Banned Books Week was a couple of weeks ago. Books on this list include: The Adventures of Huckleberry Finn by Mark Twain, Beloved by Toni Morrison, The Catcher in the Rye by J.D. Salinger, Gone With The Wind by Margaret Mitchell, The Great Gatsby by F. Scott Fitzgerald, and To Kill A Mockingbird by Harper Lee. Last year, Looking For Alaska and Fifty Shades of Grey were banned. At one point, some banned books even included the Harry Potter series and the Bible.
No book is banned for the exact same reason, and some books are banned for reasons that can’t be pinned down. Most of the time, however, books were banned because they talked about something that made people uncomfortable or offended.
A book like Fifty Shades of Grey was banned for one obvious reason: it contains lots of sex. It’s also a terribly written book, but, unfortunately, that’s not why it was banned. A lot of other books, like John Green’s Looking For Alaska and The Catcher in the Rye, were banned for "offensive language."
All banned books are considered controversial, but some even utilize racism. For example, Gone With The Wind is clearly filled with racism. The Adventures of Huckleberry Finn is full of racial slurs. For those reasons, it makes sense that they were banned. So why does anyone bother to read these books in today’s world?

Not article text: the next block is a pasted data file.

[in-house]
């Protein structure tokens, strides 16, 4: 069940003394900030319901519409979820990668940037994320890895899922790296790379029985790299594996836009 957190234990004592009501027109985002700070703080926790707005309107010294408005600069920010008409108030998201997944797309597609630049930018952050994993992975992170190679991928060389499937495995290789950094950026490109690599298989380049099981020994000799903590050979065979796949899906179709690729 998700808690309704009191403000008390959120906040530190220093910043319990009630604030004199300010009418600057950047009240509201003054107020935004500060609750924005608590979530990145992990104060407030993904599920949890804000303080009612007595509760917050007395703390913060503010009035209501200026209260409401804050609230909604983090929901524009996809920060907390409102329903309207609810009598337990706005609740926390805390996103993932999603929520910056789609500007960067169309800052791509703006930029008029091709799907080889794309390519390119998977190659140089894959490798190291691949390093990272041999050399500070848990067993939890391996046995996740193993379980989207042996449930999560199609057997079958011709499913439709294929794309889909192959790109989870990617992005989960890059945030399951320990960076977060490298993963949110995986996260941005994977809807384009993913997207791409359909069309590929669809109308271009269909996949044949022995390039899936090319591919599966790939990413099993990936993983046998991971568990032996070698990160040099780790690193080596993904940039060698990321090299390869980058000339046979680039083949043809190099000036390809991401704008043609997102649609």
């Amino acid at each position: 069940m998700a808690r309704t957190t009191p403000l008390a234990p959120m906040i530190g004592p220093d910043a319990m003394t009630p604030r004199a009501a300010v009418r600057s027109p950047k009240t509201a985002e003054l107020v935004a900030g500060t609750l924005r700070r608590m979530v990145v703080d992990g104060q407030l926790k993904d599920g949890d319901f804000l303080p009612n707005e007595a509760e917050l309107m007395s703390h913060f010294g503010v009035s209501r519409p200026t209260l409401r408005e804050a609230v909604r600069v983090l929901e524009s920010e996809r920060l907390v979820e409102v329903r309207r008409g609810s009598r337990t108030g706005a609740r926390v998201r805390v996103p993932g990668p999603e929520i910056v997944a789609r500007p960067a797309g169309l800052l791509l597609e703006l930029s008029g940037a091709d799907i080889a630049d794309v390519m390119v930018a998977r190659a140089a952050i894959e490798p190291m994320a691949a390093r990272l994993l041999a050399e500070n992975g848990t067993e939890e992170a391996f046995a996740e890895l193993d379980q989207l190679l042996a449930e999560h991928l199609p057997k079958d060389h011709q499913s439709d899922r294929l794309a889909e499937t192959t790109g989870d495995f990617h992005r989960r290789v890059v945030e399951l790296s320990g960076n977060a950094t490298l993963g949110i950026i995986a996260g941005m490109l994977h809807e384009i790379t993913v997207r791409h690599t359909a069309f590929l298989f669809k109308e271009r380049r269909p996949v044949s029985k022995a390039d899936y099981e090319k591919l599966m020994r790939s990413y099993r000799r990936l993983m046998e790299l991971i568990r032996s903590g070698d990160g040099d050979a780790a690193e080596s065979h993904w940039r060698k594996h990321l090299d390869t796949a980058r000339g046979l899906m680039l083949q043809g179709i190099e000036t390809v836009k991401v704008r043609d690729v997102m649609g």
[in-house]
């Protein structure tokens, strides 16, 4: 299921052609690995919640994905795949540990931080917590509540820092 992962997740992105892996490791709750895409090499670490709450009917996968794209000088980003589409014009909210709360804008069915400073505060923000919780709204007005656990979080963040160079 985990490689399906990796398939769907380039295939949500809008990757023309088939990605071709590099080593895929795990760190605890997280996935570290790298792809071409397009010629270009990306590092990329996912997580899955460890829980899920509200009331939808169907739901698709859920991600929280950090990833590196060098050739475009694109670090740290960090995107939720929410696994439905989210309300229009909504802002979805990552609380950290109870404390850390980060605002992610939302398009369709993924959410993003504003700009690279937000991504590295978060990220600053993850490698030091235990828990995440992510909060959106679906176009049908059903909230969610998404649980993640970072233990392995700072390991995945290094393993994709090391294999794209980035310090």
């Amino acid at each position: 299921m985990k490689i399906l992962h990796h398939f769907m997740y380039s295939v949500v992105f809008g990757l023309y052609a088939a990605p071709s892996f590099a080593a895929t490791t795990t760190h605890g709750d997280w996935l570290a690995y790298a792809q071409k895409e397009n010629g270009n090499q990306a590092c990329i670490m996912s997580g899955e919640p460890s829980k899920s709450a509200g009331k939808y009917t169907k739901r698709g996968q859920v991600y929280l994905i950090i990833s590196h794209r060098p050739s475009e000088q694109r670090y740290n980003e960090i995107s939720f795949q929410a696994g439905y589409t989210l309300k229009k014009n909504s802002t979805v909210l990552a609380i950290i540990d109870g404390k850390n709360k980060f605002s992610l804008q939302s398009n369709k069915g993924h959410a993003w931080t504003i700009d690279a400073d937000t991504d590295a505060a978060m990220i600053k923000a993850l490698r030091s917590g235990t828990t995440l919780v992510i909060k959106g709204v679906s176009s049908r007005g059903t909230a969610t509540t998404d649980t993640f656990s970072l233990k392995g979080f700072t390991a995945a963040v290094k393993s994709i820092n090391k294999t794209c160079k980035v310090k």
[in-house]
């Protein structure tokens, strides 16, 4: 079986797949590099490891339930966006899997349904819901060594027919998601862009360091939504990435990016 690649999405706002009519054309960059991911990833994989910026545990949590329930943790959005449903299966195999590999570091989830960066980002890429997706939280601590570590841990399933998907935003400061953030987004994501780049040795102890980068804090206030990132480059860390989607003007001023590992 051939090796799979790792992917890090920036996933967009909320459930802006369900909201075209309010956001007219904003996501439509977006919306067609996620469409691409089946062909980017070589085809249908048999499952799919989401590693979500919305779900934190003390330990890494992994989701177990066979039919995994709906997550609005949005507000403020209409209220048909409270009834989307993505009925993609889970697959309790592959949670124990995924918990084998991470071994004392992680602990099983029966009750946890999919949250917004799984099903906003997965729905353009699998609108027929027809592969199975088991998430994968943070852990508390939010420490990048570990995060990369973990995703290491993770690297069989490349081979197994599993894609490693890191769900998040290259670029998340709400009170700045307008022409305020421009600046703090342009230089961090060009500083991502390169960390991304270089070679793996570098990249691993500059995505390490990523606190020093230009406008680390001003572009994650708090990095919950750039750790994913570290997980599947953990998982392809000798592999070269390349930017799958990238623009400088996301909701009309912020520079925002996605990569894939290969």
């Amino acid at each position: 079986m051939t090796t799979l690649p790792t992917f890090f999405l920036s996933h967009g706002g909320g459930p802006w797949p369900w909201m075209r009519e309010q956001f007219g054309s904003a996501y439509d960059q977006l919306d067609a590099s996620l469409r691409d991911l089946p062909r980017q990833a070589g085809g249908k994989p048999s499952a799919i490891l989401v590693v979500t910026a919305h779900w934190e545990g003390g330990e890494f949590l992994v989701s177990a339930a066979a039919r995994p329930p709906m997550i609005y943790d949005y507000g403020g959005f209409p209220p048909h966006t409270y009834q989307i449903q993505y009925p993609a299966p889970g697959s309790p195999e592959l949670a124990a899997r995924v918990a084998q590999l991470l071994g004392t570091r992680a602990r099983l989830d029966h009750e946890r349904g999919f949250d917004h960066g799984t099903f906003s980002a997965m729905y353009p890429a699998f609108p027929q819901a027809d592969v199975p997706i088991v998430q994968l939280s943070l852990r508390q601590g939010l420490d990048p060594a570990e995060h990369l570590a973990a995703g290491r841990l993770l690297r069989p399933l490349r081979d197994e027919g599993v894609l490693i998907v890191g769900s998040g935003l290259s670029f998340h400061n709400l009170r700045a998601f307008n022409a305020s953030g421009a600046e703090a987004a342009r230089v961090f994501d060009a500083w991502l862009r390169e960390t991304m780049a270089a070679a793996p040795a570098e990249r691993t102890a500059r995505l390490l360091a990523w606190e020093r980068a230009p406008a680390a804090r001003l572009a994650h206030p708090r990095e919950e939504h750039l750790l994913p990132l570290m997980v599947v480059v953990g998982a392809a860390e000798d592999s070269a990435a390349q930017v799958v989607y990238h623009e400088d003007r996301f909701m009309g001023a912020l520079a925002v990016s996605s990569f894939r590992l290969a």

To begin with, I do not think that middle schoolers, or even high schoolers, should be assigned to read controversial books like Huckleberry Finn. This isn’t because the books aren’t written well, or because high schoolers aren’t smart enough to read them. It is, however, because high school does not teach students how to analyze the books more than a great work of literature. High school will not, for example, ever address the question: Is Huck Finn racist or satirical? In high school, books are analyzed in a much different way than in college. In college, students learn how to criticize a text through both a critical lense and a moral lense. The book is analyzed as a well-written work that also poses problems. In high school, students are instructed to only look at a text as a great work of literature, but are told to ignore its important issues, issues, such as racism, that cannot be ignored.
So why read banned books? Reading a controversial book is like molding two arguments together; it’s like asking yourself: Why do some people find this controversial and some people don’t? Do I agree with one argument over another and why? What is the author trying to say by utilizing these elements in the book? What purpose do they serve?
By asking yourself these questions, questioning your own thoughts and feelings, and exposing yourself to new ideas, you become more open-minded.
The act of banning books is a blow to our freedom of speech. Why not exercise your freedom of speech and pick up a banned book? Every voice deserves to be heard.